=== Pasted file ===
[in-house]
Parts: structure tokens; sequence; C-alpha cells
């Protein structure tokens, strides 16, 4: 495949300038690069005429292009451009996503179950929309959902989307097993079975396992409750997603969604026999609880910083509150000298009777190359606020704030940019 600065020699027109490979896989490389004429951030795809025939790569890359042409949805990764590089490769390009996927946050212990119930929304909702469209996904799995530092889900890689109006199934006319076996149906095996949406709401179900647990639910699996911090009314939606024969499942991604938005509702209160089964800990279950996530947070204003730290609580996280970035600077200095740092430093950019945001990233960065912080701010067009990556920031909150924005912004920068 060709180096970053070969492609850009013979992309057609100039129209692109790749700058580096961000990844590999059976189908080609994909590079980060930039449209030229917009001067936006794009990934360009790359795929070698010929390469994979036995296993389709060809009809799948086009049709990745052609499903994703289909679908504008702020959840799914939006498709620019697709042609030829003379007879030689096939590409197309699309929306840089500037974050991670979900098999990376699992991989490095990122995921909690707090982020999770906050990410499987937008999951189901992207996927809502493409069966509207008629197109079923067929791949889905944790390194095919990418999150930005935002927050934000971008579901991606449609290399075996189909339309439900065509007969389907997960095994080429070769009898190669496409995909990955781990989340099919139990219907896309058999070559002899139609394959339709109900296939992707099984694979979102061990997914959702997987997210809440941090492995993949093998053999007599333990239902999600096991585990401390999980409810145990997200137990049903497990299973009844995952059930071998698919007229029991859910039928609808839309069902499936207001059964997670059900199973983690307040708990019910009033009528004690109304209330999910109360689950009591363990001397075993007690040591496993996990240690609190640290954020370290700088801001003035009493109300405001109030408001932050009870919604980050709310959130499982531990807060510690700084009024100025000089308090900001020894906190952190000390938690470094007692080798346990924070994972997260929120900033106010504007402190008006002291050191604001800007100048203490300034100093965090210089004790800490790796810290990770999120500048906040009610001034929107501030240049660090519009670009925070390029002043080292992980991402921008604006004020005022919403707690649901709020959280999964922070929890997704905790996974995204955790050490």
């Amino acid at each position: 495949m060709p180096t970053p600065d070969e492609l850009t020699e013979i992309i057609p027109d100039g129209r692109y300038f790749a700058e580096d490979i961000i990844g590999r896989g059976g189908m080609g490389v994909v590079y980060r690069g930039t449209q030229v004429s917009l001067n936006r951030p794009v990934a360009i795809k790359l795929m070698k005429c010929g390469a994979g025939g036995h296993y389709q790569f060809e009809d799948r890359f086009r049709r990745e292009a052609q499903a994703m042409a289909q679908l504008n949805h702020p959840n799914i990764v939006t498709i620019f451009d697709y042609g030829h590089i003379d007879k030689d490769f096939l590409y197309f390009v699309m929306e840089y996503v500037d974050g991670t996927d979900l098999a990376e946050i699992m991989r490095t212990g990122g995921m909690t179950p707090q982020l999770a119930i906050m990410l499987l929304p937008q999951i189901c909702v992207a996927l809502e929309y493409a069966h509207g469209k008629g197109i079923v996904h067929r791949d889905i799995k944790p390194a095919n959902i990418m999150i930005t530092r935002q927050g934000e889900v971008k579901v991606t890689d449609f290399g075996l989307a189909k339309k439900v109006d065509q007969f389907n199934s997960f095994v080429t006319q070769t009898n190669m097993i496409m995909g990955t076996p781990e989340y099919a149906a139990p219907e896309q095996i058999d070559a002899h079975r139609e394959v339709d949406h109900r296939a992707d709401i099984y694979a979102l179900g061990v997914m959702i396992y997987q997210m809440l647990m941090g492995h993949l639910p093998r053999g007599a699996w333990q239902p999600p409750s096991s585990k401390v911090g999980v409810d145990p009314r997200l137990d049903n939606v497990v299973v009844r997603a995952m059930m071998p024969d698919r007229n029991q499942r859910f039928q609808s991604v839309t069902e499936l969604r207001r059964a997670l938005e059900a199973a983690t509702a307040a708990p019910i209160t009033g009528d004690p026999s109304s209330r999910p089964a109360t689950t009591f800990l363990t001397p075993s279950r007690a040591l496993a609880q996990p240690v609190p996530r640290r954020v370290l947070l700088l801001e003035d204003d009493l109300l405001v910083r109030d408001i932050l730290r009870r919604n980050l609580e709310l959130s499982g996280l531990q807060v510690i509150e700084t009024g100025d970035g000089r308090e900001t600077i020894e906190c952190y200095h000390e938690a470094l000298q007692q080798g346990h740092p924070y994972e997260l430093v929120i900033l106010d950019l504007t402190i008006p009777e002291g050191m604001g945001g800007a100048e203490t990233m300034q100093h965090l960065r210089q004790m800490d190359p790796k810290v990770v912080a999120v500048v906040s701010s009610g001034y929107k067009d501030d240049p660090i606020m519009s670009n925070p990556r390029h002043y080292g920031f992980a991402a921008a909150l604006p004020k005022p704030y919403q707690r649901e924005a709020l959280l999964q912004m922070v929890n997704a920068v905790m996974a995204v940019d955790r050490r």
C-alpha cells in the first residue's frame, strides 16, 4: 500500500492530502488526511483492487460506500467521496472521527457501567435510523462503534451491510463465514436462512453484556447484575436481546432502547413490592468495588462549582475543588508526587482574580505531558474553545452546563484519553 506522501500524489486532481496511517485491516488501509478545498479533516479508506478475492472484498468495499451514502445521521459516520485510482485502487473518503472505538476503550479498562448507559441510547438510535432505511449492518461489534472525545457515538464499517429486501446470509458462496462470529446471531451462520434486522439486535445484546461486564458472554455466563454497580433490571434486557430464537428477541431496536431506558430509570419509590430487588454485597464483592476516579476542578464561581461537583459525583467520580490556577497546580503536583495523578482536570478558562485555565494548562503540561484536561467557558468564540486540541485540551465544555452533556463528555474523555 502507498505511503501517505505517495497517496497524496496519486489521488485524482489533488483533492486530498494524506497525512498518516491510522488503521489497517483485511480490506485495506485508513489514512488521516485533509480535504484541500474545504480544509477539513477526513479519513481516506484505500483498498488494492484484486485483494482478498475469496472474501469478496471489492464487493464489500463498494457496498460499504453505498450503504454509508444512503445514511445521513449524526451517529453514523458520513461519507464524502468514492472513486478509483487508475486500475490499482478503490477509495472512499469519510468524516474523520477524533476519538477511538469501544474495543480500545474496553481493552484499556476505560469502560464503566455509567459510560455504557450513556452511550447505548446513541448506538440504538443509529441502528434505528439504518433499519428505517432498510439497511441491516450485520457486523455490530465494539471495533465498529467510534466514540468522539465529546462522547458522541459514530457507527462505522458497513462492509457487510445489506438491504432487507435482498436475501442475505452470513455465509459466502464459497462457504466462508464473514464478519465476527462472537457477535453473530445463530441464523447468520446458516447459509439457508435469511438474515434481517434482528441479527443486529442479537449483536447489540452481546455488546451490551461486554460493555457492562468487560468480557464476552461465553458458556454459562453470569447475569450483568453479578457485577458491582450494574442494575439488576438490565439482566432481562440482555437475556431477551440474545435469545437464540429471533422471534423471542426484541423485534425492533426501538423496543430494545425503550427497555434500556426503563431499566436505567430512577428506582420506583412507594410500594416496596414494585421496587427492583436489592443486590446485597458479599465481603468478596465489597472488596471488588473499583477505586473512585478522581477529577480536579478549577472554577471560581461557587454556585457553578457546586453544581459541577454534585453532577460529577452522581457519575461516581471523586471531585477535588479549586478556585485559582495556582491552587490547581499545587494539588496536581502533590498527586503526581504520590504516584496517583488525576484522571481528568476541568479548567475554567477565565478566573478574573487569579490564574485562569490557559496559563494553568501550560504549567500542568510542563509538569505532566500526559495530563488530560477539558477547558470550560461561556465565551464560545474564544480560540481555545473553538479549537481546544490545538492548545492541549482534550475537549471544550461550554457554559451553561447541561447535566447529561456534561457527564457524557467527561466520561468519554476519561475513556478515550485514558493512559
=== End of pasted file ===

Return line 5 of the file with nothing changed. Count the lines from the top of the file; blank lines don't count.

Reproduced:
C-alpha cells in the first residue's frame, strides 16, 4: 500500500492530502488526511483492487460506500467521496472521527457501567435510523462503534451491510463465514436462512453484556447484575436481546432502547413490592468495588462549582475543588508526587482574580505531558474553545452546563484519553 506522501500524489486532481496511517485491516488501509478545498479533516479508506478475492472484498468495499451514502445521521459516520485510482485502487473518503472505538476503550479498562448507559441510547438510535432505511449492518461489534472525545457515538464499517429486501446470509458462496462470529446471531451462520434486522439486535445484546461486564458472554455466563454497580433490571434486557430464537428477541431496536431506558430509570419509590430487588454485597464483592476516579476542578464561581461537583459525583467520580490556577497546580503536583495523578482536570478558562485555565494548562503540561484536561467557558468564540486540541485540551465544555452533556463528555474523555 502507498505511503501517505505517495497517496497524496496519486489521488485524482489533488483533492486530498494524506497525512498518516491510522488503521489497517483485511480490506485495506485508513489514512488521516485533509480535504484541500474545504480544509477539513477526513479519513481516506484505500483498498488494492484484486485483494482478498475469496472474501469478496471489492464487493464489500463498494457496498460499504453505498450503504454509508444512503445514511445521513449524526451517529453514523458520513461519507464524502468514492472513486478509483487508475486500475490499482478503490477509495472512499469519510468524516474523520477524533476519538477511538469501544474495543480500545474496553481493552484499556476505560469502560464503566455509567459510560455504557450513556452511550447505548446513541448506538440504538443509529441502528434505528439504518433499519428505517432498510439497511441491516450485520457486523455490530465494539471495533465498529467510534466514540468522539465529546462522547458522541459514530457507527462505522458497513462492509457487510445489506438491504432487507435482498436475501442475505452470513455465509459466502464459497462457504466462508464473514464478519465476527462472537457477535453473530445463530441464523447468520446458516447459509439457508435469511438474515434481517434482528441479527443486529442479537449483536447489540452481546455488546451490551461486554460493555457492562468487560468480557464476552461465553458458556454459562453470569447475569450483568453479578457485577458491582450494574442494575439488576438490565439482566432481562440482555437475556431477551440474545435469545437464540429471533422471534423471542426484541423485534425492533426501538423496543430494545425503550427497555434500556426503563431499566436505567430512577428506582420506583412507594410500594416496596414494585421496587427492583436489592443486590446485597458479599465481603468478596465489597472488596471488588473499583477505586473512585478522581477529577480536579478549577472554577471560581461557587454556585457553578457546586453544581459541577454534585453532577460529577452522581457519575461516581471523586471531585477535588479549586478556585485559582495556582491552587490547581499545587494539588496536581502533590498527586503526581504520590504516584496517583488525576484522571481528568476541568479548567475554567477565565478566573478574573487569579490564574485562569490557559496559563494553568501550560504549567500542568510542563509538569505532566500526559495530563488530560477539558477547558470550560461561556465565551464560545474564544480560540481555545473553538479549537481546544490545538492548545492541549482534550475537549471544550461550554457554559451553561447541561447535566447529561456534561457527564457524557467527561466520561468519554476519561475513556478515550485514558493512559